The Dallas Examiner
“Wouldn’t this old world be better
if the folks we meet would say,
‘I know something good about you!’
And then treat us just that way?”
– Louis C. Shimon
With the many Civil Rights marches, rallies and sit-ins, as well as the Black Lives Matter marches and rallies, it shows that the Black community realizes the power of unity – that we are stronger when we embrace each other’s differences and work together – not in opposition to other nationalities or racial groups, but in coalition with those who stand for the same things.
Yet, we all know that unity is the last word that we would use to describe our community as a whole.
Since African slavery in America – most specifically Dec. 25, 1712, when Willie Lynch, a British slave owner from the West Indies, reportedly gathered slave owners to form a united front to divide African slaves in order to control their minds, African Americans have been divided; by light skin and dark skin, tall and short, so called “good” hair and “nappy” hair, facial features, body shape/size, age, gender, etc., as well as vocation, position/status, location, intelligence.
He emphasized that the African American woman was the most important factor in the process, since she is the one that will mold the minds of her offspring – making the male physically stronger but the female psychologically stronger – which would inevitably reverse the natural male/female roles and increase the division among Blacks.
Explaining that fear, distrust and envy is stronger than respect, trust and admiration; he guaranteed “The Black slave, after receiving this indoctrination, shall carry on and will become self-refueling and self-generating for hundreds of years, maybe thousands,” according to The Willie Lynch Letter: The Making of a Slave!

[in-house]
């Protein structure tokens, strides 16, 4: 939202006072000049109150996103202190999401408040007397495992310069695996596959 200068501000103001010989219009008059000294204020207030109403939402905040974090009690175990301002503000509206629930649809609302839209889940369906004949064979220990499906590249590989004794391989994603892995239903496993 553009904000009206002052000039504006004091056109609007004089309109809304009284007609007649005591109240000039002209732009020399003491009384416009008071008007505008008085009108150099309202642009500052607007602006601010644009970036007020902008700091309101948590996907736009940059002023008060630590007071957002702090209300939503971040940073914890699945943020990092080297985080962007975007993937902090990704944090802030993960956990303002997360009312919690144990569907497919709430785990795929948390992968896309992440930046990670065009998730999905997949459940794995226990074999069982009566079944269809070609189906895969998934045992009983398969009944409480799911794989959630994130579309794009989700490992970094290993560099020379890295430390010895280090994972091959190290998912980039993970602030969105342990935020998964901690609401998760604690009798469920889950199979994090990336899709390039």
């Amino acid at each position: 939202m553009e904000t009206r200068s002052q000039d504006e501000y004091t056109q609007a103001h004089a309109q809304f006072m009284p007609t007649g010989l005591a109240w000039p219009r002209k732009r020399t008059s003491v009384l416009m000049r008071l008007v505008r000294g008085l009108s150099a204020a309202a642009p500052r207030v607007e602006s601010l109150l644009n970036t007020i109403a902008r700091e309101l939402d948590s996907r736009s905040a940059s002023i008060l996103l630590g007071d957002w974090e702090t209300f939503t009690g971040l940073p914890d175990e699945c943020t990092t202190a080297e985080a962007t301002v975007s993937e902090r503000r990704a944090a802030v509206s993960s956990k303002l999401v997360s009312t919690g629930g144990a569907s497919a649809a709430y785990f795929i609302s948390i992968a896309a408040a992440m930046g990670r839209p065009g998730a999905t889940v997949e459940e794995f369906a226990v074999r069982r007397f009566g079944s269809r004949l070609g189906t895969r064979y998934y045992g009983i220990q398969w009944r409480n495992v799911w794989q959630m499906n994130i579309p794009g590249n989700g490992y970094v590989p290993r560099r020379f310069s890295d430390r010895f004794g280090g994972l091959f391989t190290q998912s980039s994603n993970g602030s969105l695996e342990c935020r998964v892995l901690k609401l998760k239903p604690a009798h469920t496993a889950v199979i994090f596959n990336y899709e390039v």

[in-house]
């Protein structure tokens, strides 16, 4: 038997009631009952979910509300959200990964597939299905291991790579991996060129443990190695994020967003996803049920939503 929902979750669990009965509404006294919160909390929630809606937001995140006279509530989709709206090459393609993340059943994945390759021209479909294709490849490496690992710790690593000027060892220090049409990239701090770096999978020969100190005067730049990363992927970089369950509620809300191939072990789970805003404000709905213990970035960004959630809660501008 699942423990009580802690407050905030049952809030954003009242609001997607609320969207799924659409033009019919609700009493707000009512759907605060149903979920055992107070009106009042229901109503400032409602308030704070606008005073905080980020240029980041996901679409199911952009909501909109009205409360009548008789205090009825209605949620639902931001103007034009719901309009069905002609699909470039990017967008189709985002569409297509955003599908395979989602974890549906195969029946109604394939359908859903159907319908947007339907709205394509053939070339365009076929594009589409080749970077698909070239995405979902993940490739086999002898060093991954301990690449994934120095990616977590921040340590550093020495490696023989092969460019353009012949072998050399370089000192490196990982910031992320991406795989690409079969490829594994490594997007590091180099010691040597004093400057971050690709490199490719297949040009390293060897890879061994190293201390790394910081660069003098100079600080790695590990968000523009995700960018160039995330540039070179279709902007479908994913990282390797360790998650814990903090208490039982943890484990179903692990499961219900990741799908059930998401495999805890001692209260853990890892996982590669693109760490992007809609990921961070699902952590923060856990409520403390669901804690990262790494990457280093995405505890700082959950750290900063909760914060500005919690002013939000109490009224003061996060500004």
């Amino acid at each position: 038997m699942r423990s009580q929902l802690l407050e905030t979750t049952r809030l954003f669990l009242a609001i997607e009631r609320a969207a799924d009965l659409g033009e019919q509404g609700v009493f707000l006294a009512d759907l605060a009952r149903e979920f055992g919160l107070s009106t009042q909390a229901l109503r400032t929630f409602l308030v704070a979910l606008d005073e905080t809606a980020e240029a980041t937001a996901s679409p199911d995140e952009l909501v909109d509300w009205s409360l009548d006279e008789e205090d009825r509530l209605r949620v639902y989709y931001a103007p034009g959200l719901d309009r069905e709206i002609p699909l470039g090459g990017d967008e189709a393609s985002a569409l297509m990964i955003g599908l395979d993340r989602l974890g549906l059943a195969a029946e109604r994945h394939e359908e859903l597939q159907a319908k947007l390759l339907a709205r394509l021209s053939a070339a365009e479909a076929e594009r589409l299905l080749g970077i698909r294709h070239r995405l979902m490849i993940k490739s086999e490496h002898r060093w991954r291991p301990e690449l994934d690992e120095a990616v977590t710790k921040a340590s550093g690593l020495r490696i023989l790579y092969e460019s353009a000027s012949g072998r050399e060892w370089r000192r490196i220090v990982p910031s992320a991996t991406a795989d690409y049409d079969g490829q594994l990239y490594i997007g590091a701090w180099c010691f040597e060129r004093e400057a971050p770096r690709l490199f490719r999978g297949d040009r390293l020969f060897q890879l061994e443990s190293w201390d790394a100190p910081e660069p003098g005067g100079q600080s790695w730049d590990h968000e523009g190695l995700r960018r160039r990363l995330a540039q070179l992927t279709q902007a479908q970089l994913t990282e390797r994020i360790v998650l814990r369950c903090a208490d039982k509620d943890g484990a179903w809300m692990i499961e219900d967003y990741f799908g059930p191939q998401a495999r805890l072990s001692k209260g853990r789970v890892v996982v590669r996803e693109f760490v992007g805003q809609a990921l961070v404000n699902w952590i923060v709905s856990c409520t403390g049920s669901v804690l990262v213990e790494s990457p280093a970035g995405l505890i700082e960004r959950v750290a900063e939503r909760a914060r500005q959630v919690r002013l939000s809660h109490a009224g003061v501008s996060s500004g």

There is some controversy on whether the story of Lynch is true and accurate. However, there is no disputing the division among African Americans.
While its true that there are those of us who work to unite the community, since the Civil Rights era, we have not been able to manage more than a temporary show of strength of unity or one that makes a permanent impact to benefit the Black community.
It is true that we have so many amazing organizations that support every major and minor concern of the Black community. But the problem seems to be either they are sleeping lions that only roar when poked or they are small groups that are working hard to make a difference – like a cub whose roar is not yet loud enough.
For example, Dallas has small groups that have rallied against injustice after receiving news of national or local police brutality or misuse of power. As a result, there have been various list of demands and requests for changes in policy, training and the law, with very little to show for it.
Yet, still today, fear and distrust of police have increased, we have very little economic power in our own community despite our excessive spending, employment is slowest to rise in our community despite the fact that entrepreneurship is on the rise, and most Blacks still refuse to extend the fight for justice to the voting booth.
If the Black community worked together, we could be more independent, which would make even our small groups stronger – adding some bass to our voice when we roar “Justice for all!” and “Black lives matter!”
Right now is the best time for us to put aside our differences and use them to unite our community. Everyone is different in some way because we all have a different set of strengths. As we recognize and embrace those differences in each other, we can begin to unite and form a stronger force of individuals as leaders, workers, consumers and voters.
Right now, as we – the Black community – have revived our love for our own natural hair, natural melanin in our skin, our features, shapes and sizes that help us trace our heritage to our ancestors, there has never been a better time to take a good look at each other and recognize:
“…Wouldn’t life be
so much better
If we praised
the good we see?
For there’s such
a lot of goodness
In the worst of
you and me.
Wouldn’t it be wise
That fine way
of thinking, too?
You know something
good about me.
I know something
good about you!”
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